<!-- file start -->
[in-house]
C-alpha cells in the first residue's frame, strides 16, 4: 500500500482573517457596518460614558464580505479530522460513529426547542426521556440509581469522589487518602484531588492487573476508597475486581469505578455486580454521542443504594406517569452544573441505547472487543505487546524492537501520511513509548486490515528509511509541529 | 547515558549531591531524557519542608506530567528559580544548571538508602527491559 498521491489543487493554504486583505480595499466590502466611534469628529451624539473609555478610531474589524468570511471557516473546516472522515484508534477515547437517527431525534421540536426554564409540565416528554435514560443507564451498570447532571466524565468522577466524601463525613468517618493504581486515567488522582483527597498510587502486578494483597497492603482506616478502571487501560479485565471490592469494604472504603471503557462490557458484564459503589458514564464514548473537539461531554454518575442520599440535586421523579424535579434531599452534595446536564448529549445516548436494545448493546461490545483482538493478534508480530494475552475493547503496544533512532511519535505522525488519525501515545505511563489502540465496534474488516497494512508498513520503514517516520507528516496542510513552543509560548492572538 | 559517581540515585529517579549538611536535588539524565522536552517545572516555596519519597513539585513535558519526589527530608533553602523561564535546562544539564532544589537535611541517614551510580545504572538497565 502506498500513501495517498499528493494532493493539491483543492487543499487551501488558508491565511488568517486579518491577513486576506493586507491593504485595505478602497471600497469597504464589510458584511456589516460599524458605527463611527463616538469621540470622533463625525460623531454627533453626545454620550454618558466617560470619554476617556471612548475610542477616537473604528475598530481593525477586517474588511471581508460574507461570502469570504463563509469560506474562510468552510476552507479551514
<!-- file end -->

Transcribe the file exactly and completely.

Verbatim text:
[in-house]
C-alpha cells in the first residue's frame, strides 16, 4: 500500500482573517457596518460614558464580505479530522460513529426547542426521556440509581469522589487518602484531588492487573476508597475486581469505578455486580454521542443504594406517569452544573441505547472487543505487546524492537501520511513509548486490515528509511509541529 | 547515558549531591531524557519542608506530567528559580544548571538508602527491559 498521491489543487493554504486583505480595499466590502466611534469628529451624539473609555478610531474589524468570511471557516473546516472522515484508534477515547437517527431525534421540536426554564409540565416528554435514560443507564451498570447532571466524565468522577466524601463525613468517618493504581486515567488522582483527597498510587502486578494483597497492603482506616478502571487501560479485565471490592469494604472504603471503557462490557458484564459503589458514564464514548473537539461531554454518575442520599440535586421523579424535579434531599452534595446536564448529549445516548436494545448493546461490545483482538493478534508480530494475552475493547503496544533512532511519535505522525488519525501515545505511563489502540465496534474488516497494512508498513520503514517516520507528516496542510513552543509560548492572538 | 559517581540515585529517579549538611536535588539524565522536552517545572516555596519519597513539585513535558519526589527530608533553602523561564535546562544539564532544589537535611541517614551510580545504572538497565 502506498500513501495517498499528493494532493493539491483543492487543499487551501488558508491565511488568517486579518491577513486576506493586507491593504485595505478602497471600497469597504464589510458584511456589516460599524458605527463611527463616538469621540470622533463625525460623531454627533453626545454620550454618558466617560470619554476617556471612548475610542477616537473604528475598530481593525477586517474588511471581508460574507461570502469570504463563509469560506474562510468552510476552507479551514